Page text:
A clear grasp of economics is essential to understanding why environmental problems arise and how we can address them.
So it is with good reason that Markets and the Environment has become a classic text in environmental studies since its first publication in 2007.
Now thoroughly revised with updated information on current environmental policy and real-world examples of market-based instruments, the primer is more relevant than ever.
The authors provide a concise yet thorough introduction to the economic theory of environmental policy and natural resource management.
They begin with an overview of environmental economics before exploring topics including cost-benefit analysis, market failures and successes, and economic growth and sustainability.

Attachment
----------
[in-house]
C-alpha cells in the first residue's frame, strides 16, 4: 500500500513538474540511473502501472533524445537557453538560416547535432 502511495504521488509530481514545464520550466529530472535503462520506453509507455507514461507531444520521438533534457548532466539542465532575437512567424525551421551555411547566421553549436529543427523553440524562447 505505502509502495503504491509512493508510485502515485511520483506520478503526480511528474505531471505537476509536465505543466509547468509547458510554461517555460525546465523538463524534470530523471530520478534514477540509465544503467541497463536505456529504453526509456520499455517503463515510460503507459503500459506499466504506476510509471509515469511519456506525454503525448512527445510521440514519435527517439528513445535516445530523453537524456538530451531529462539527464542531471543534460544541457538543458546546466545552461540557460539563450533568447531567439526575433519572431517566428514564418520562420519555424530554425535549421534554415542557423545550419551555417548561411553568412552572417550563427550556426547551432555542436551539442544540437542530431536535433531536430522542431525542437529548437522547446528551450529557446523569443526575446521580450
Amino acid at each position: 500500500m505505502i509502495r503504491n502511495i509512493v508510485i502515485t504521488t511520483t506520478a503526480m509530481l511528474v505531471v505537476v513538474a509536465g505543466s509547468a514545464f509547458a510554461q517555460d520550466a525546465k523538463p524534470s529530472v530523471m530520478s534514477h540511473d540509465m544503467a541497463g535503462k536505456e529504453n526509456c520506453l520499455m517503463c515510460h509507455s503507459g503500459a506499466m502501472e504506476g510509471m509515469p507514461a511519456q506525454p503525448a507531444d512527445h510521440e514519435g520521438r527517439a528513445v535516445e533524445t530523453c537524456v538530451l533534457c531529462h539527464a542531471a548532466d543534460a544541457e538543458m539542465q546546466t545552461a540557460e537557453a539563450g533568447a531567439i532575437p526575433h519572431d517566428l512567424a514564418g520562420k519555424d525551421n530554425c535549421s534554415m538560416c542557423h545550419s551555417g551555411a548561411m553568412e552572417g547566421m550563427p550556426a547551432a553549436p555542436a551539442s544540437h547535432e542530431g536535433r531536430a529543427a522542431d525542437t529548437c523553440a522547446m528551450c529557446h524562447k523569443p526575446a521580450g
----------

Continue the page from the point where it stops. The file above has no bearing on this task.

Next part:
Readers of the first edition will notice new analysis of cost estimation as well as specific market instruments, including municipal water pricing and waste disposal.
Particular attention is paid to behavioural economics and cap-and-trade programmes for carbon.
Throughout, Markets and the Environment is written in an accessible, student-friendly style. It includes study questions for each chapter, as well as clear figures and relatable text boxes.
The authors have long understood the need for a book to bridge the gap between short articles on environmental economics and tomes filled with complex algebra.
Markets and the Environment makes clear how economics influences policy, the world around us, and our own lives.